I should apologize to my friends from that party again. I left after the meal not because I did not enjoy your company but because of my history with the place I was worried I would succumb to temptation out on those streets as I had done so often in the past.
The evening carried me eventually to Shibuya where I met up with some fellow travelers of the Hallow’s Eve and went to a new club that had opened that very night. They had booked some talented and famous acts though I regret that club music to me is like comic books. It is something I enjoy when given the chance but can not be bothered to remember the names of the artists involved. A friend of mine is far more into these things than I am and I can not help but glaze over and stare into the middle distance behind his shoulder whenever the names of people involved come up. I know this is a shitty thing to do as someone who aspires to be a paid writer as well someday. If my friend tells me it’s good, however, I will take interest as I trust his opinion in these matters and he has rarely let me down.
The music was quite awesome. Except for this one quirk of one of the DJs. He had the habit of muffling the sound and then instantly switching back to full blast. It seemed as simple as turning off whole sets of speakers and then switching them back on again. It wasn’t the volume that annoyed me as my favorite room in the club (of which there were several) was one where the music was so loud you could feel the air move around you if you drifted closer than a few feet from any speaker. No, it was the shock and suddenness of the changeovers from quiet to loud. The human ear takes time to adjust, that’s why gun fire is so painful to the unprotected ear. I digress, the audience seemed to like it and for all I know this is some real pioneer shit in the world of club music. You can see what I’m talking about in the first club scene during the video below.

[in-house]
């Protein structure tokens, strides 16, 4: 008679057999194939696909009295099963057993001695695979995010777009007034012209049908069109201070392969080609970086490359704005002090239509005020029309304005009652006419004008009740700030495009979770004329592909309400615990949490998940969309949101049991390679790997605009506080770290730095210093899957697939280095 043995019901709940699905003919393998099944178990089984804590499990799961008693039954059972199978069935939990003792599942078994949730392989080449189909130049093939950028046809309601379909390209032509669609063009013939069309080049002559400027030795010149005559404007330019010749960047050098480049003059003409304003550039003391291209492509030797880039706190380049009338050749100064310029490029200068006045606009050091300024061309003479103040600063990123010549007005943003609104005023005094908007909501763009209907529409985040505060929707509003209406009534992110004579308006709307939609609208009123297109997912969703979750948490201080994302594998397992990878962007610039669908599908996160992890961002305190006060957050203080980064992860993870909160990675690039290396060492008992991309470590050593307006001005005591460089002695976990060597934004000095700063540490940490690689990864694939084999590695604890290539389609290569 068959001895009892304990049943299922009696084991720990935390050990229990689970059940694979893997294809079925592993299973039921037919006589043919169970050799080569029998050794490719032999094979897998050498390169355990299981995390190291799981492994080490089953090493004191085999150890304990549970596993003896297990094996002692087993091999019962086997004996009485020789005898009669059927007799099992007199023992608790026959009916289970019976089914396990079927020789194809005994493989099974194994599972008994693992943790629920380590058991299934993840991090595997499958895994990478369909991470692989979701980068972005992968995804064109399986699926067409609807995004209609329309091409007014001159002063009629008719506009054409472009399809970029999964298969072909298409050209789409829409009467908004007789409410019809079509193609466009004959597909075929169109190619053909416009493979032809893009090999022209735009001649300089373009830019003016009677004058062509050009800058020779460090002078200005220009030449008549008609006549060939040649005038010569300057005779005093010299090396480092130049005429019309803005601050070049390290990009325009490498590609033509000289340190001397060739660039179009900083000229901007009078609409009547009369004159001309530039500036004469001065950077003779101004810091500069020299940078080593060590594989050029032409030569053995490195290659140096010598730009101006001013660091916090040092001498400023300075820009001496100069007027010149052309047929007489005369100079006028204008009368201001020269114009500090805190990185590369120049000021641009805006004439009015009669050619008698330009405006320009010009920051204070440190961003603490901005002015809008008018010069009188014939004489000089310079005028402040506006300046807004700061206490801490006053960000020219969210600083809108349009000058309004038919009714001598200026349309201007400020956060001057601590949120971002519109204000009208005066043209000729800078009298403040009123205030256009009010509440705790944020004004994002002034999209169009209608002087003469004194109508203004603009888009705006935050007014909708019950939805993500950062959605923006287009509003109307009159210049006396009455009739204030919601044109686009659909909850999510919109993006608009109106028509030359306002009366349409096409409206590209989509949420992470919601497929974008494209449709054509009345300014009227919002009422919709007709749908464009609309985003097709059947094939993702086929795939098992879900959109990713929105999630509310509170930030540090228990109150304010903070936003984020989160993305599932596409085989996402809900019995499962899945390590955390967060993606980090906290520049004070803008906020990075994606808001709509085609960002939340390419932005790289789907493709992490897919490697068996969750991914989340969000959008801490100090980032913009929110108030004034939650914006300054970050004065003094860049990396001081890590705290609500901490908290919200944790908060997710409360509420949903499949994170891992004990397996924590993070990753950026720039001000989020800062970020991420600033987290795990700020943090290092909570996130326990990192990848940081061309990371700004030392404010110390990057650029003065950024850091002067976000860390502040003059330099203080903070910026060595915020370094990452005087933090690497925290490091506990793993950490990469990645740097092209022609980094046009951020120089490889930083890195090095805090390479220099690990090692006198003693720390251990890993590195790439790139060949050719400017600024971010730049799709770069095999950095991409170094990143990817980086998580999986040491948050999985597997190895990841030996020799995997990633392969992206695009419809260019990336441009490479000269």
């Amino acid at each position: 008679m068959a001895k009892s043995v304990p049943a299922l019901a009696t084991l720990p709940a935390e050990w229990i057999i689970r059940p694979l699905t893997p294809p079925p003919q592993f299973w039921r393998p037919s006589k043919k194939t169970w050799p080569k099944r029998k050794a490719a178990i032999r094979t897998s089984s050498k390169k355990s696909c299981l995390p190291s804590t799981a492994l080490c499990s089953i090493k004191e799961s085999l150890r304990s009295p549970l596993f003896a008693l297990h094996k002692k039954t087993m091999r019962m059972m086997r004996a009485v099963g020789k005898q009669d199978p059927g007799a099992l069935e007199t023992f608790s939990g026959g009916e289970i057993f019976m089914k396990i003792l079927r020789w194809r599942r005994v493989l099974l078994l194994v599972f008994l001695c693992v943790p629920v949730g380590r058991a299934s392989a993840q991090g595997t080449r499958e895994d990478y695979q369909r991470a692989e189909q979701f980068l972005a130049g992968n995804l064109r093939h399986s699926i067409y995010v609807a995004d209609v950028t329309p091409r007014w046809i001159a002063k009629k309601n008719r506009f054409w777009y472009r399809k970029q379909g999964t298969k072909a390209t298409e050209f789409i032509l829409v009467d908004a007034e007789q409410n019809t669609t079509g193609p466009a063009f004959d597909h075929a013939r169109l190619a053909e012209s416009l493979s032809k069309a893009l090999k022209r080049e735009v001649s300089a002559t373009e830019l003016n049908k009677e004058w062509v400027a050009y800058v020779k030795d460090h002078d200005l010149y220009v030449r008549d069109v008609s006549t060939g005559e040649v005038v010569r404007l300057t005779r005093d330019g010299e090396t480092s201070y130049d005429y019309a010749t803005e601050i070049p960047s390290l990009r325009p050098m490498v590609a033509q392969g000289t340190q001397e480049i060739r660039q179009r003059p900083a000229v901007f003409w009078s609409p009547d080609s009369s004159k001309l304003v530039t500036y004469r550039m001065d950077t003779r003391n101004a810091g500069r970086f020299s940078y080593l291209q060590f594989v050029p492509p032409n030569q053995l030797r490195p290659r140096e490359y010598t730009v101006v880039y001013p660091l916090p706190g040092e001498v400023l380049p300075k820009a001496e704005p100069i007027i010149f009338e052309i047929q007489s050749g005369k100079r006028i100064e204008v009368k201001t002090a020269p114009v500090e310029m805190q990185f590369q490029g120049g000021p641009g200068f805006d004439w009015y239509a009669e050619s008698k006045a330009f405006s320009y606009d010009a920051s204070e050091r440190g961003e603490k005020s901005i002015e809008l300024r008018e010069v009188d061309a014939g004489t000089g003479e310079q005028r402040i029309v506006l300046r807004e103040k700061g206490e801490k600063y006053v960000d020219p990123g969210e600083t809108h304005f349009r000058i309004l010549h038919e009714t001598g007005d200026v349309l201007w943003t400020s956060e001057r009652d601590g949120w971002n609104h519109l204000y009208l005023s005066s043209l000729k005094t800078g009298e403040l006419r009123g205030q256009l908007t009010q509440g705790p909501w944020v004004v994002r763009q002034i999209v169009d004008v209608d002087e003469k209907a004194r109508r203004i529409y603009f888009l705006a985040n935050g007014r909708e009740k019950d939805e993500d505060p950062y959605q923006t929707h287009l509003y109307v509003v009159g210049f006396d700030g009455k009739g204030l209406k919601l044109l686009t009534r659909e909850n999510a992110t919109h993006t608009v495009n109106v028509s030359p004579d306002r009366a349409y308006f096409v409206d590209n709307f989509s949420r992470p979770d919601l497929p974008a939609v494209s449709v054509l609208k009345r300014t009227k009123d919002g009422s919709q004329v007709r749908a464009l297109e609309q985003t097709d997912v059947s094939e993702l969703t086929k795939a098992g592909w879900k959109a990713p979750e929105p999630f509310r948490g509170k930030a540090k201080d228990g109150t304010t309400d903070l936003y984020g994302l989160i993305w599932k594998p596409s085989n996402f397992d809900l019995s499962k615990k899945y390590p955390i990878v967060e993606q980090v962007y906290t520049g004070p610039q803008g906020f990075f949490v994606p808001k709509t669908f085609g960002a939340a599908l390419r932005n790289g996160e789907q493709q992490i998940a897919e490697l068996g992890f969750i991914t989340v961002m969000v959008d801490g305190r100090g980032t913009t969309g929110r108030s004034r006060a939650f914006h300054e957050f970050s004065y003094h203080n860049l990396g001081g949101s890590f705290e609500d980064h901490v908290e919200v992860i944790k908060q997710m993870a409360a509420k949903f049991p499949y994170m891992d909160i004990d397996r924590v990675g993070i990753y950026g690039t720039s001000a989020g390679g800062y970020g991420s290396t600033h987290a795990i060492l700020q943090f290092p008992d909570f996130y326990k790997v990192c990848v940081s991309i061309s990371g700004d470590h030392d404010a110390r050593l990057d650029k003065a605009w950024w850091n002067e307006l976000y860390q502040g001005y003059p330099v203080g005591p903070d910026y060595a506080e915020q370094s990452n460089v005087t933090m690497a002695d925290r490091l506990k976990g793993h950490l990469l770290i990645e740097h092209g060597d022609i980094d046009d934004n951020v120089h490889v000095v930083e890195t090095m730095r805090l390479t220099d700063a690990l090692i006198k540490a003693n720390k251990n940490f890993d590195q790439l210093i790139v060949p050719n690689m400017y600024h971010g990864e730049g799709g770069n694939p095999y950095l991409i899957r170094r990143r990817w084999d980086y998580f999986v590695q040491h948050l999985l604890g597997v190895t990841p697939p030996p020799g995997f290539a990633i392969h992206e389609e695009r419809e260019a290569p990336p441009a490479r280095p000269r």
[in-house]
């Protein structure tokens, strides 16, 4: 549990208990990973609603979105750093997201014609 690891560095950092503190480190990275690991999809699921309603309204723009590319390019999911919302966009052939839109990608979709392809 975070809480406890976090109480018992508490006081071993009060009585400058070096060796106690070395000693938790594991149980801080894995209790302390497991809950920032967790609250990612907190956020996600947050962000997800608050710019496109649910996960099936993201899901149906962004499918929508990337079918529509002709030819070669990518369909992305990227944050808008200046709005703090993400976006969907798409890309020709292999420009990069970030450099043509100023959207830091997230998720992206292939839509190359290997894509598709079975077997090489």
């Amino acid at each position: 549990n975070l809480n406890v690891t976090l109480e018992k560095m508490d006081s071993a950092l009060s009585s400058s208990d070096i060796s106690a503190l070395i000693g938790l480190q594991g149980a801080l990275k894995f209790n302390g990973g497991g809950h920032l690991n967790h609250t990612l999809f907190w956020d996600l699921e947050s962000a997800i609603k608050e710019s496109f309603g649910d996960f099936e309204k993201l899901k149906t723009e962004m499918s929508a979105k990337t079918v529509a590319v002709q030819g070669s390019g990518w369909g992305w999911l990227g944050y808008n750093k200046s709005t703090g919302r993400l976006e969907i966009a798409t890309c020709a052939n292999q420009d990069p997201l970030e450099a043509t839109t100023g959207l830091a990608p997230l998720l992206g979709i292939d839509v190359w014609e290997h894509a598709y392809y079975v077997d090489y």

All in all it was a very good night. I stayed true to my vow and came out feeling very good about myself. Perhaps the dark demons at the edges of my soul are not vanquished entirely but I feel like the tide might be turning in my favor. I’ll leave that to another post. In the meantime, please enjoy the pictures and video. Feel free to leave any comments of course, good or bad but no spam. That shit gets thrown in a fire.
So while I was waiting for the people to show up and test my smoke detectors (they didn’t by the way) I was up and about much earlier than usual. So I went ahead and signed up for NaNoWriMo. For those not in the know that stands for National Novel Writing Month. The goal is to write a 50k word novel by the end of November.
Now there are detractors and supporters of this event. Most of the arguments against are about how 50k words is not exactly enough for a novel, it encourages absolute crap to be written, floods the market with dreck so that publishers and agents go into hiding. On the positive, to reach the goal you have to write at least an average of 1,667 words per day for an entire month which is no walk in the park. This breeds discipline and instills the writing habit into people. Plus there’s a pretty big community, according to the website about 1500 people are signed up in Japan. Seems like a good size to me.